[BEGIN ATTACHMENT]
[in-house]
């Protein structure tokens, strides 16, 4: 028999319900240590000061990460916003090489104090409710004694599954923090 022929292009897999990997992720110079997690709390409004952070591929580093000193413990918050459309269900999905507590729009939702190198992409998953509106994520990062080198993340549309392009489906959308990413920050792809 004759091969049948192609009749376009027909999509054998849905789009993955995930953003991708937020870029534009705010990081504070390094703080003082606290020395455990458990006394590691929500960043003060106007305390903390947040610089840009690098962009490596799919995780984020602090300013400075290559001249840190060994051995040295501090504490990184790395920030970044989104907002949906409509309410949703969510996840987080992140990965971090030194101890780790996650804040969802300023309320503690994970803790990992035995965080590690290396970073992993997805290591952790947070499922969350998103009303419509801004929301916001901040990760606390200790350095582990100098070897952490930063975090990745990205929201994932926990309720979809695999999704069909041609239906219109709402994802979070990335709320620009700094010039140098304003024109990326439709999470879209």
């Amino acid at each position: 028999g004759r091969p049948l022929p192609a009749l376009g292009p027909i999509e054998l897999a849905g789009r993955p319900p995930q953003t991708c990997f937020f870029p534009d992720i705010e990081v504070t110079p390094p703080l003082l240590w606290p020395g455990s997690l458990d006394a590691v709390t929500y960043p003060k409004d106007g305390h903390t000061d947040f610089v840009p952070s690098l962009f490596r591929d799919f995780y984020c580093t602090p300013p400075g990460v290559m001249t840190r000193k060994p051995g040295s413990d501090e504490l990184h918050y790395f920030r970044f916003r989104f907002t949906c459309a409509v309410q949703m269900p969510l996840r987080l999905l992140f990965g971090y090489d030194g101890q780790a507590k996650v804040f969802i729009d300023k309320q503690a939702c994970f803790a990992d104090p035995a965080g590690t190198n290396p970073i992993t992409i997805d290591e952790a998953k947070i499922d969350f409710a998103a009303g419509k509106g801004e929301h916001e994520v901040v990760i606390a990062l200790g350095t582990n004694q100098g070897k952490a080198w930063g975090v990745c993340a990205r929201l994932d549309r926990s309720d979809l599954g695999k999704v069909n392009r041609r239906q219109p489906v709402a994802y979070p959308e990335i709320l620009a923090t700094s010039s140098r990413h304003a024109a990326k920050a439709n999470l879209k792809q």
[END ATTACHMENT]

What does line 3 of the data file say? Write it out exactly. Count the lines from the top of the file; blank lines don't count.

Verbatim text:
């Amino acid at each position: 028999g004759r091969p049948l022929p192609a009749l376009g292009p027909i999509e054998l897999a849905g789009r993955p319900p995930q953003t991708c990997f937020f870029p534009d992720i705010e990081v504070t110079p390094p703080l003082l240590w606290p020395g455990s997690l458990d006394a590691v709390t929500y960043p003060k409004d106007g305390h903390t000061d947040f610089v840009p952070s690098l962009f490596r591929d799919f995780y984020c580093t602090p300013p400075g990460v290559m001249t840190r000193k060994p051995g040295s413990d501090e504490l990184h918050y790395f920030r970044f916003r989104f907002t949906c459309a409509v309410q949703m269900p969510l996840r987080l999905l992140f990965g971090y090489d030194g101890q780790a507590k996650v804040f969802i729009d300023k309320q503690a939702c994970f803790a990992d104090p035995a965080g590690t190198n290396p970073i992993t992409i997805d290591e952790a998953k947070i499922d969350f409710a998103a009303g419509k509106g801004e929301h916001e994520v901040v990760i606390a990062l200790g350095t582990n004694q100098g070897k952490a080198w930063g975090v990745c993340a990205r929201l994932d549309r926990s309720d979809l599954g695999k999704v069909n392009r041609r239906q219109p489906v709402a994802y979070p959308e990335i709320l620009a923090t700094s010039s140098r990413h304003a024109a990326k920050a439709n999470l879209k792809q």